South Korea’s renowned exchange house, the Bithumb cryptocurrencies exchange, is planning to launch an ICO and to issue its own crypto coin.
According to local reports, Bithumb initial currency offer, or ICO, would take place in Singapore in view of the fact that this fund-raising scheme for blockchain projects is banned in South Korea. So far, Bithumb has not confirmed the information, but it is given as true by TokenPost, which means that meetings have been held with investors and institutions.
“We know that the BitHumb crypto coin is routed through a local subsidiary acquired, at its turn, by a subsidiary of Bithumb. Details such as the date of issue and the amounts of cryptocurrencies have not yet been confirmed,” a spokesman for the exchange office was quoted as saying.
Bithumb follows the strategies already implemented by Huobi and Binance
Thus, Bithumb follows in the footsteps of the Huobi exchange house, which recently announced its plans to issue 500 million tokens based on blockchain technology, though not through an ICO, but would only be allowed to obtain it from those already registered in the exchange, this perhaps because of China’s strong cryptocurrencies regulations in that regard.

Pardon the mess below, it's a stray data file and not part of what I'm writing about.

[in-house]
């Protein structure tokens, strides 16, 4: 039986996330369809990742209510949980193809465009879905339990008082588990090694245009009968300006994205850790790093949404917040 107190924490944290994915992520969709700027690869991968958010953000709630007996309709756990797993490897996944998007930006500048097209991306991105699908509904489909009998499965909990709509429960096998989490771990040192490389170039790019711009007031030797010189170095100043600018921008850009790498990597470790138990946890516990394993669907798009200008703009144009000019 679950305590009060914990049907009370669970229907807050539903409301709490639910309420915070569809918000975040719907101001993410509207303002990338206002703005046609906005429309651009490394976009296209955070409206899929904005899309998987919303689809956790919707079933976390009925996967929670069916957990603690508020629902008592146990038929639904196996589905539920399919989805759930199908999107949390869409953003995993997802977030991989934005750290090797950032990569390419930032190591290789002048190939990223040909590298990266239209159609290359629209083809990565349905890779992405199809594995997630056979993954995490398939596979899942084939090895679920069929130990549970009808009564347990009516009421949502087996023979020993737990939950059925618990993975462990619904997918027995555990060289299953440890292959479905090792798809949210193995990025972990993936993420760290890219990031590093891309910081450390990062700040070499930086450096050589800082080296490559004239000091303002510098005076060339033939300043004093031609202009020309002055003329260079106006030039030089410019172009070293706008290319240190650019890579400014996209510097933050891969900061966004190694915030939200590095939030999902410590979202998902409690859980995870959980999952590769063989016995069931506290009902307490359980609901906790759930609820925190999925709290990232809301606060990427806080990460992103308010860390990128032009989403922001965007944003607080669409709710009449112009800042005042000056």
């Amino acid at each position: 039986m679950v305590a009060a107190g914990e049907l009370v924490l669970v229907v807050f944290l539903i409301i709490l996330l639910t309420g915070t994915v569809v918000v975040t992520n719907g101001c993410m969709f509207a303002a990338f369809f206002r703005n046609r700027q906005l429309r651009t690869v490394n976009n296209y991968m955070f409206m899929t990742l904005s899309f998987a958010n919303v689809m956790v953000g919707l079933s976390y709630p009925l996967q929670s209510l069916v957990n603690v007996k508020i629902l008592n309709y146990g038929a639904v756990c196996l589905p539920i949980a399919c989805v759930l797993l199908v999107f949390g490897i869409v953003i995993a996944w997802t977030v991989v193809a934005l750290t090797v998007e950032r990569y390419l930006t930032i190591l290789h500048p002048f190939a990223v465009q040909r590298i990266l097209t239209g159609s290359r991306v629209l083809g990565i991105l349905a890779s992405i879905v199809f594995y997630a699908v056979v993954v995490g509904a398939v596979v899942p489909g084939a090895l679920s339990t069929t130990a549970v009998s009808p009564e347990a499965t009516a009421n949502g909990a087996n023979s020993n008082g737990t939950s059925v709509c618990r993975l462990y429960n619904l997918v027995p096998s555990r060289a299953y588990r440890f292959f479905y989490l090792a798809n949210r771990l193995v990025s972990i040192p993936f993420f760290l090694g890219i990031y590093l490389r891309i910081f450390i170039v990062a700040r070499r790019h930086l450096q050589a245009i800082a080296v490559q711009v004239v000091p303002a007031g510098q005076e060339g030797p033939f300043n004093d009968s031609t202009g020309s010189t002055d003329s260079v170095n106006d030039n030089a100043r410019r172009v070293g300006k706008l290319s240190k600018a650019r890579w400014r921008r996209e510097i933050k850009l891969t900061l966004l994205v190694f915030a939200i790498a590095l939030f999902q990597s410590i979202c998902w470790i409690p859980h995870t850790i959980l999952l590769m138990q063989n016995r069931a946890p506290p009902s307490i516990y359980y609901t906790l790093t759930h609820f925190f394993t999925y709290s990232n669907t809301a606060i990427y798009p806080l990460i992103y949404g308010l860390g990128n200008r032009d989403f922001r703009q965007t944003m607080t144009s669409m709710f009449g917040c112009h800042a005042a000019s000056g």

Another example is the Binance exchange house, which already has its own cryptocurrency, the Binance Coin (BNB), which allows its users to trade with other cryptocurrencies at low operating costs, in addition to the exchange house burning some chips to increase their shortage and encourage the increase in their value.
South Korea banned the ICOs during the past year, due to some cases scams and investment frauds that were hidden under this fund-raising scheme, something that certainly does not please the authorities. This has led some businessmen and academics to pronounce themselves in favor of fewer prohibitions and more support for blockchain.
However, Bithumb, the renowned South Korean cryptocurrencies exchange, will launch its own crypto coin and will hold an ICO in Singapore, to evade the cryptocurrencies regulations from South Korea.